• If you are keenly interested in a particular career, you should have conducted some initial occupational research to establish that it matches your needs, interests, values, skills, etc. Also, thoroughly research the website of the professional or employer’s organization you are interviewing. Ensure that you have this primary knowledge before going in to an interview. Do your homework first!
• Prepare a list of questions ahead of time, including ones customized for your specific career research.
• Keep your career exploration information together and well organized. Rather than bringing individual pieces of paper with you, prepare a professional portfolio or binder with your questions, blank paper, research obtained from print or the Internet, company information if applicable, your current resume, and perhaps a plastic holder for the business cards you receive, and any other pertinent information.
• Prepare telephone scripts for setting interview appointments. You’ll want one for seeking contacts (i.e. from a receptionist) and one for direct contact. While you might not think this is necessary, even the most seasoned communicators stumble with “uh” and “um”, or other fumbles, without one. In addition, if you are asked to leave a voicemail, you are then prepared to leave the most professional one possible.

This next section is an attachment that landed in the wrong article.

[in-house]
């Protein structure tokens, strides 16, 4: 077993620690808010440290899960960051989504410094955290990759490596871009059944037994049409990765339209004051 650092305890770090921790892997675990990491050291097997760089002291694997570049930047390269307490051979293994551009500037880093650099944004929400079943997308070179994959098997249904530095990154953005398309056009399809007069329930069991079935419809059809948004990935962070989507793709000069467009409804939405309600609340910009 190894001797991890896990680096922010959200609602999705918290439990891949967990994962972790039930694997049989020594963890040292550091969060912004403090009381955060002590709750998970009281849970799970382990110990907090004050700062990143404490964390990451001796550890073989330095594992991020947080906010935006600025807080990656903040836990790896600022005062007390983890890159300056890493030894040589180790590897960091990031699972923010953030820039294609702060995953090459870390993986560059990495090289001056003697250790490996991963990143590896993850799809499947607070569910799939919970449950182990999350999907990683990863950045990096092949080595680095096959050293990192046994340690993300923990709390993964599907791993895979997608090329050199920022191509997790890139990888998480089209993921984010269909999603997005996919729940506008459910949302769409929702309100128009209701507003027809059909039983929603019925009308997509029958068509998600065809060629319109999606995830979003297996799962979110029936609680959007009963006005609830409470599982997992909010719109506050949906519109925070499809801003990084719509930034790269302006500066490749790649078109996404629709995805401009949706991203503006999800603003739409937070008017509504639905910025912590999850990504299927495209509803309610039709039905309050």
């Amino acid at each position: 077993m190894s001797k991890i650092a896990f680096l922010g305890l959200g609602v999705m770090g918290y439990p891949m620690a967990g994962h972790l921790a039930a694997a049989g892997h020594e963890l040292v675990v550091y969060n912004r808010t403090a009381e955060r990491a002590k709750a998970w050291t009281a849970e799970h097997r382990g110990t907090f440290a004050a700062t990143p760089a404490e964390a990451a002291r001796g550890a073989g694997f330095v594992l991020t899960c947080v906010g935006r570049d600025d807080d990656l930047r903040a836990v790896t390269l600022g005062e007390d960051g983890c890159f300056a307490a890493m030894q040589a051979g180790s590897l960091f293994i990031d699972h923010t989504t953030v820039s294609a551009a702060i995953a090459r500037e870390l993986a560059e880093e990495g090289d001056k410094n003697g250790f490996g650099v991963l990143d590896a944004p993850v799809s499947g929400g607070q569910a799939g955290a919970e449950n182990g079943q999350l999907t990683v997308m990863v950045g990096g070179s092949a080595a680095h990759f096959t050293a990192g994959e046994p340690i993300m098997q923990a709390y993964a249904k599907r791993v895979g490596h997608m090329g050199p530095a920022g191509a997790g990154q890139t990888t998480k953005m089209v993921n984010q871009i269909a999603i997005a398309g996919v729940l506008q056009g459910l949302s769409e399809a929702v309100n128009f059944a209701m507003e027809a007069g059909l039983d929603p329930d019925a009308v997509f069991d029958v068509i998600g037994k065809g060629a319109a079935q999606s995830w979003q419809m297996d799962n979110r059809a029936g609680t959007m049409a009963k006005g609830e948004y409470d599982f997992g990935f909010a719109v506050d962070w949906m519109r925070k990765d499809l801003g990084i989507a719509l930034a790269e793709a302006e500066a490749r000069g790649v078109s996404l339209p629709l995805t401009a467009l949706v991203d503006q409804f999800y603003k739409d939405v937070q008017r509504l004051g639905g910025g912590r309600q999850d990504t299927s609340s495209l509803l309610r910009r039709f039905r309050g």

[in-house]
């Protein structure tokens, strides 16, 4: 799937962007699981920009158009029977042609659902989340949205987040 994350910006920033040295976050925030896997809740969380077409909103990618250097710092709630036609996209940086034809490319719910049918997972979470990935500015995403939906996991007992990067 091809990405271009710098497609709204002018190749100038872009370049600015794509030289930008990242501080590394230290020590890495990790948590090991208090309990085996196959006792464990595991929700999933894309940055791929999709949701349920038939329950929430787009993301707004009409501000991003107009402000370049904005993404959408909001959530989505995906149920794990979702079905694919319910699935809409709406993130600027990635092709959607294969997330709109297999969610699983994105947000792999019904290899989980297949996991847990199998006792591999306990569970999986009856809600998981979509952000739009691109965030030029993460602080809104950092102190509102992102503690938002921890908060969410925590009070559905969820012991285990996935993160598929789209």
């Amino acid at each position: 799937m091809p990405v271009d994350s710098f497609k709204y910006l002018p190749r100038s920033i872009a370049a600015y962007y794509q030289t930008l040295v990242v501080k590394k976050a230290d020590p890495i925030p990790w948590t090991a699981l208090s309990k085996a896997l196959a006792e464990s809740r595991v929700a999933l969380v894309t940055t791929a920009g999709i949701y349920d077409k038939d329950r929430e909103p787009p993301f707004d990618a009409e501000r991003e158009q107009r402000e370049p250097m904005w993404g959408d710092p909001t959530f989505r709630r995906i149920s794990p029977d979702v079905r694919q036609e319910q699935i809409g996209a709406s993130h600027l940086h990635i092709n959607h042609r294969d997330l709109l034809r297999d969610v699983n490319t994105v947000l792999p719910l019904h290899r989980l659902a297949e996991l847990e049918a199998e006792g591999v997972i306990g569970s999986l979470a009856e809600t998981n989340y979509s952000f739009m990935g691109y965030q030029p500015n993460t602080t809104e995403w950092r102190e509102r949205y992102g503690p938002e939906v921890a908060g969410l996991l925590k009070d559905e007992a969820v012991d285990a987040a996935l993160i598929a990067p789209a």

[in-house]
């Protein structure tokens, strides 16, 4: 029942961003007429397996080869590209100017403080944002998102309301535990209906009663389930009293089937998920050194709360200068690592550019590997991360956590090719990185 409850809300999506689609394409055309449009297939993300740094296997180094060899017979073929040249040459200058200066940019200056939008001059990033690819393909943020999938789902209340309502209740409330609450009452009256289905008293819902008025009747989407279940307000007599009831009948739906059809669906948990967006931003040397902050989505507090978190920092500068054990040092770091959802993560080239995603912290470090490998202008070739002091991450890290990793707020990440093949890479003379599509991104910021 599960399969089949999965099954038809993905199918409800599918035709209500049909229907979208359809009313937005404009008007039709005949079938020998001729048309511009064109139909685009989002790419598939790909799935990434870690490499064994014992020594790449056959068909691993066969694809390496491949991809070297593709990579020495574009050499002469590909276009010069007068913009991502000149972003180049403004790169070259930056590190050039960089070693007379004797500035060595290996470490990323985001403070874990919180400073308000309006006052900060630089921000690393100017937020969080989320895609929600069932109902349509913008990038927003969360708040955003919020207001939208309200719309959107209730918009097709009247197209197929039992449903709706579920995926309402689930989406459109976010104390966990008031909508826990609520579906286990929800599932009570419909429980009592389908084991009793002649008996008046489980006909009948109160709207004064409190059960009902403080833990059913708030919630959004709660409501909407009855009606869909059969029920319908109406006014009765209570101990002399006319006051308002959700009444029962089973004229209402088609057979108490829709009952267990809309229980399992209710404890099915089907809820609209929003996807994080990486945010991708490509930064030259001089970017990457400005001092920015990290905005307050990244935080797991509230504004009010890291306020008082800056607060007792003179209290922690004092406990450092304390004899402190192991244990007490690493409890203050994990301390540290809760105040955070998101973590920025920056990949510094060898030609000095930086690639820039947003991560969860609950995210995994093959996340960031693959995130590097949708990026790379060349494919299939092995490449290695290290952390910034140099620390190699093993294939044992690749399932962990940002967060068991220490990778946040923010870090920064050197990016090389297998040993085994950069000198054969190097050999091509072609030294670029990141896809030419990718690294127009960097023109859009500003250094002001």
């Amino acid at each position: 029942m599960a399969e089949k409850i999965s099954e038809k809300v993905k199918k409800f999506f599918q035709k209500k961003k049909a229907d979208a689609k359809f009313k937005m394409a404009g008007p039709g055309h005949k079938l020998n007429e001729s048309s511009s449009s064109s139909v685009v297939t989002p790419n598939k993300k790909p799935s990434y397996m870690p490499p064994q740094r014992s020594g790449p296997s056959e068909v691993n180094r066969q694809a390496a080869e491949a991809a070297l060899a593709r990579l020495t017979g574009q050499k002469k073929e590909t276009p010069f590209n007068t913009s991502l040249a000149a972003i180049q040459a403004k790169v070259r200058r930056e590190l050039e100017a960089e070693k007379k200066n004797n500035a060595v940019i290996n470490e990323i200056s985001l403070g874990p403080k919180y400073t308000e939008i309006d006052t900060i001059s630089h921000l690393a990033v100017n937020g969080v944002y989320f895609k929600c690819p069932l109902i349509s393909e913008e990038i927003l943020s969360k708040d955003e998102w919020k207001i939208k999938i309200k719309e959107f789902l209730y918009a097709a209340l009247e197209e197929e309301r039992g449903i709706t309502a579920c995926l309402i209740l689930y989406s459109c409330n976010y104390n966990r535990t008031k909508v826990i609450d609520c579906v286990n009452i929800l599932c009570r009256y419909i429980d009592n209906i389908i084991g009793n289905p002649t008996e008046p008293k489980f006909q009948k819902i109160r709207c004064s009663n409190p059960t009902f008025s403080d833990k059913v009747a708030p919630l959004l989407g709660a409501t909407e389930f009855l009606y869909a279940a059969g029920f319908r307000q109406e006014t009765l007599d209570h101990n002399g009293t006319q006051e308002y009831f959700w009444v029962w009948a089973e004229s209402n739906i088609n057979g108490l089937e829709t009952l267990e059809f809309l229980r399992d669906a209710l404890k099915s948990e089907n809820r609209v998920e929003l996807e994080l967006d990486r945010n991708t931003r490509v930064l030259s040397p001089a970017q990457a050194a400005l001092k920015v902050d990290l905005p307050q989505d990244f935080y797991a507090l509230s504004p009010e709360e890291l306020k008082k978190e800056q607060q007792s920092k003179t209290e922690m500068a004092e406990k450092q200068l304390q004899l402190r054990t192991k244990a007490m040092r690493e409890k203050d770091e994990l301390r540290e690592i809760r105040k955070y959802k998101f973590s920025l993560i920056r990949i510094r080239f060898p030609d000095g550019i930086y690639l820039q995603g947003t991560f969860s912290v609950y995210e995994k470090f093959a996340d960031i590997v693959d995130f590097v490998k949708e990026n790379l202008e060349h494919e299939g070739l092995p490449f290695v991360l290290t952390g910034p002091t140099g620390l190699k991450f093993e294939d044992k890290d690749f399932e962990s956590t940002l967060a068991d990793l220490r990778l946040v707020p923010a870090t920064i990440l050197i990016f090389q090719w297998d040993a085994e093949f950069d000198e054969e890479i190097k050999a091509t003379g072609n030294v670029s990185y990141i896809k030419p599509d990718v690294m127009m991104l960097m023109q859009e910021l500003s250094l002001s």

• Practice by role-playing. If you feel uncomfortable at first with the thought of interviewing a stranger, try with a friend or family member, even if they’re not in your field, just to get in the practice. It can really be a lot of fun!
Set the appointments
• Utilize your phone scripts. They will help you to sound professional, as well as help you to stay focused, articulate, and concise.
• Smile while you dial! People can tell! It works and can change the entire tone of a conversation.